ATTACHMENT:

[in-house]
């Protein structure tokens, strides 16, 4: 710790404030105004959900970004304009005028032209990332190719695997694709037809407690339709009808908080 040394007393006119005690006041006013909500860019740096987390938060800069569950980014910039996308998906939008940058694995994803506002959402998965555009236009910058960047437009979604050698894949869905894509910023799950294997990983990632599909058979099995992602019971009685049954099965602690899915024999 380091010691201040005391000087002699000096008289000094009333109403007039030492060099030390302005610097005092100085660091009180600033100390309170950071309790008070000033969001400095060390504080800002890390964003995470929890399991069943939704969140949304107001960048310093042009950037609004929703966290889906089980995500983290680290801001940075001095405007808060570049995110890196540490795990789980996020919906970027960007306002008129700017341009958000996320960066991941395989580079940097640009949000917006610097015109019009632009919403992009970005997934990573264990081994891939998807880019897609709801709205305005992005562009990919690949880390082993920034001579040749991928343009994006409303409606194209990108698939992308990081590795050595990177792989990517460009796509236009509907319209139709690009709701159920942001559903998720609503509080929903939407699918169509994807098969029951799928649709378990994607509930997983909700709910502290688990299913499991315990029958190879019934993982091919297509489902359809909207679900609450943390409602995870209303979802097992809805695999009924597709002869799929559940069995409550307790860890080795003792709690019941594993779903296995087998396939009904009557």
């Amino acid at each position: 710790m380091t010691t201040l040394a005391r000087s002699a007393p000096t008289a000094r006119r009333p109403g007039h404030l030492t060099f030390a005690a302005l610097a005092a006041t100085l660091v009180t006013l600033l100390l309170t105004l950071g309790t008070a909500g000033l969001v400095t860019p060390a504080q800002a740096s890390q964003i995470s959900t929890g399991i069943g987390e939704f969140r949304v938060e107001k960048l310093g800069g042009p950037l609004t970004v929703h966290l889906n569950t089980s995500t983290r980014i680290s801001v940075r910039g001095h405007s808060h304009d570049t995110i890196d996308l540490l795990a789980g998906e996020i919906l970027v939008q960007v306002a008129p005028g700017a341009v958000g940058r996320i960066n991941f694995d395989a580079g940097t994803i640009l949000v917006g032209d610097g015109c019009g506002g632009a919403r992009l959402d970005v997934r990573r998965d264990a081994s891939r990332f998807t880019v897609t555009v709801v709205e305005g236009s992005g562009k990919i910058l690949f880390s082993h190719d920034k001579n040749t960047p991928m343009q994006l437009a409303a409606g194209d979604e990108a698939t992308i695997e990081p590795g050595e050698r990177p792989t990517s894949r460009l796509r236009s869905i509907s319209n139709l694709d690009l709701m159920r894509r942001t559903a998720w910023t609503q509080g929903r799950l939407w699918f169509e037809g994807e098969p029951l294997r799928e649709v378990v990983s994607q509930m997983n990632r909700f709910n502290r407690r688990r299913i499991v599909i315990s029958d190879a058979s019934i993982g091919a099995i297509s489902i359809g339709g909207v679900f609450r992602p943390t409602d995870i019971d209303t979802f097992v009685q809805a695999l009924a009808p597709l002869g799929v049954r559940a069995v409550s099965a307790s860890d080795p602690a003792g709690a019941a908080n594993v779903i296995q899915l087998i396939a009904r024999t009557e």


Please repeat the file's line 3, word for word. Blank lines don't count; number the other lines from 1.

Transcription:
């Amino acid at each position: 710790m380091t010691t201040l040394a005391r000087s002699a007393p000096t008289a000094r006119r009333p109403g007039h404030l030492t060099f030390a005690a302005l610097a005092a006041t100085l660091v009180t006013l600033l100390l309170t105004l950071g309790t008070a909500g000033l969001v400095t860019p060390a504080q800002a740096s890390q964003i995470s959900t929890g399991i069943g987390e939704f969140r949304v938060e107001k960048l310093g800069g042009p950037l609004t970004v929703h966290l889906n569950t089980s995500t983290r980014i680290s801001v940075r910039g001095h405007s808060h304009d570049t995110i890196d996308l540490l795990a789980g998906e996020i919906l970027v939008q960007v306002a008129p005028g700017a341009v958000g940058r996320i960066n991941f694995d395989a580079g940097t994803i640009l949000v917006g032209d610097g015109c019009g506002g632009a919403r992009l959402d970005v997934r990573r998965d264990a081994s891939r990332f998807t880019v897609t555009v709801v709205e305005g236009s992005g562009k990919i910058l690949f880390s082993h190719d920034k001579n040749t960047p991928m343009q994006l437009a409303a409606g194209d979604e990108a698939t992308i695997e990081p590795g050595e050698r990177p792989t990517s894949r460009l796509r236009s869905i509907s319209n139709l694709d690009l709701m159920r894509r942001t559903a998720w910023t609503q509080g929903r799950l939407w699918f169509e037809g994807e098969p029951l294997r799928e649709v378990v990983s994607q509930m997983n990632r909700f709910n502290r407690r688990r299913i499991v599909i315990s029958d190879a058979s019934i993982g091919a099995i297509s489902i359809g339709g909207v679900f609450r992602p943390t409602d995870i019971d209303t979802f097992v009685q809805a695999l009924a009808p597709l002869g799929v049954r559940a069995v409550s099965a307790s860890d080795p602690a003792g709690a019941a908080n594993v779903i296995q899915l087998i396939a009904r024999t009557e």